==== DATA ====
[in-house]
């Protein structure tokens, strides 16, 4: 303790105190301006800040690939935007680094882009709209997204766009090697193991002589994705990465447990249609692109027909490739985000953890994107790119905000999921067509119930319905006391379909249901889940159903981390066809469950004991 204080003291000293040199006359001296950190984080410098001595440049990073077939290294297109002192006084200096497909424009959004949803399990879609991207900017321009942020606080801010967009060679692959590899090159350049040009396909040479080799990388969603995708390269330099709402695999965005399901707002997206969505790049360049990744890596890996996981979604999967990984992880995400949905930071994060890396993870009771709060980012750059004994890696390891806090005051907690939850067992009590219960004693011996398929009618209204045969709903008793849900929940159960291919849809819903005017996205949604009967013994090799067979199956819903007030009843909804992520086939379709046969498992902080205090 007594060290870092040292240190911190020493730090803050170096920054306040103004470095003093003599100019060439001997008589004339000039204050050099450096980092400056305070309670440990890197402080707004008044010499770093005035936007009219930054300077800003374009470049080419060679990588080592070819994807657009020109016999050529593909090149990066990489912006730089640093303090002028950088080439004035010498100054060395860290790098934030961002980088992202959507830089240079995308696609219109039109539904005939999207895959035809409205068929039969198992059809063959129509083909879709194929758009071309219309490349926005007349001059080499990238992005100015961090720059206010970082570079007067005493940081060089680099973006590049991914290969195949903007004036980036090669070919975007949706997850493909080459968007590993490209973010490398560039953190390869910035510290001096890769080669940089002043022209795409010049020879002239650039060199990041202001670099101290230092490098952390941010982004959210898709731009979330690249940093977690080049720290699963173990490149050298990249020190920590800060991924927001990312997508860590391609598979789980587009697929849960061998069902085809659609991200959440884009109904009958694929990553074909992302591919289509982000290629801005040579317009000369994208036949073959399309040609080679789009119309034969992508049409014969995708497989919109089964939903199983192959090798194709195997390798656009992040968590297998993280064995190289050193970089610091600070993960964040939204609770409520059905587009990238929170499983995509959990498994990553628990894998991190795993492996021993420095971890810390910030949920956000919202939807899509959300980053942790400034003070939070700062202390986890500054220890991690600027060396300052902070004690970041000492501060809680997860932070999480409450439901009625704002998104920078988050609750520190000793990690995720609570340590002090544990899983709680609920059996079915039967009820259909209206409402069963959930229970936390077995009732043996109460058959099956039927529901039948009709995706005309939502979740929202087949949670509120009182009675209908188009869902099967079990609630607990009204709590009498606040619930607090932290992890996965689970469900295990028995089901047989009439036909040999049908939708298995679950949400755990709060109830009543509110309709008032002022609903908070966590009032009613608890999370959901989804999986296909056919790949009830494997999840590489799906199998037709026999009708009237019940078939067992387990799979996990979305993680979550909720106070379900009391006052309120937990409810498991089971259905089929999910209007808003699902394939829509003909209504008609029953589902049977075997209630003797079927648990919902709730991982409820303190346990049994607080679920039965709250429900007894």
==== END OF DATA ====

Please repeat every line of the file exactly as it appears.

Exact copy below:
[in-house]
């Protein structure tokens, strides 16, 4: 303790105190301006800040690939935007680094882009709209997204766009090697193991002589994705990465447990249609692109027909490739985000953890994107790119905000999921067509119930319905006391379909249901889940159903981390066809469950004991 204080003291000293040199006359001296950190984080410098001595440049990073077939290294297109002192006084200096497909424009959004949803399990879609991207900017321009942020606080801010967009060679692959590899090159350049040009396909040479080799990388969603995708390269330099709402695999965005399901707002997206969505790049360049990744890596890996996981979604999967990984992880995400949905930071994060890396993870009771709060980012750059004994890696390891806090005051907690939850067992009590219960004693011996398929009618209204045969709903008793849900929940159960291919849809819903005017996205949604009967013994090799067979199956819903007030009843909804992520086939379709046969498992902080205090 007594060290870092040292240190911190020493730090803050170096920054306040103004470095003093003599100019060439001997008589004339000039204050050099450096980092400056305070309670440990890197402080707004008044010499770093005035936007009219930054300077800003374009470049080419060679990588080592070819994807657009020109016999050529593909090149990066990489912006730089640093303090002028950088080439004035010498100054060395860290790098934030961002980088992202959507830089240079995308696609219109039109539904005939999207895959035809409205068929039969198992059809063959129509083909879709194929758009071309219309490349926005007349001059080499990238992005100015961090720059206010970082570079007067005493940081060089680099973006590049991914290969195949903007004036980036090669070919975007949706997850493909080459968007590993490209973010490398560039953190390869910035510290001096890769080669940089002043022209795409010049020879002239650039060199990041202001670099101290230092490098952390941010982004959210898709731009979330690249940093977690080049720290699963173990490149050298990249020190920590800060991924927001990312997508860590391609598979789980587009697929849960061998069902085809659609991200959440884009109904009958694929990553074909992302591919289509982000290629801005040579317009000369994208036949073959399309040609080679789009119309034969992508049409014969995708497989919109089964939903199983192959090798194709195997390798656009992040968590297998993280064995190289050193970089610091600070993960964040939204609770409520059905587009990238929170499983995509959990498994990553628990894998991190795993492996021993420095971890810390910030949920956000919202939807899509959300980053942790400034003070939070700062202390986890500054220890991690600027060396300052902070004690970041000492501060809680997860932070999480409450439901009625704002998104920078988050609750520190000793990690995720609570340590002090544990899983709680609920059996079915039967009820259909209206409402069963959930229970936390077995009732043996109460058959099956039927529901039948009709995706005309939502979740929202087949949670509120009182009675209908188009869902099967079990609630607990009204709590009498606040619930607090932290992890996965689970469900295990028995089901047989009439036909040999049908939708298995679950949400755990709060109830009543509110309709008032002022609903908070966590009032009613608890999370959901989804999986296909056919790949009830494997999840590489799906199998037709026999009708009237019940078939067992387990799979996990979305993680979550909720106070379900009391006052309120937990409810498991089971259905089929999910209007808003699902394939829509003909209504008609029953589902049977075997209630003797079927648990919902709730991982409820303190346990049994607080679920039965709250429900007894």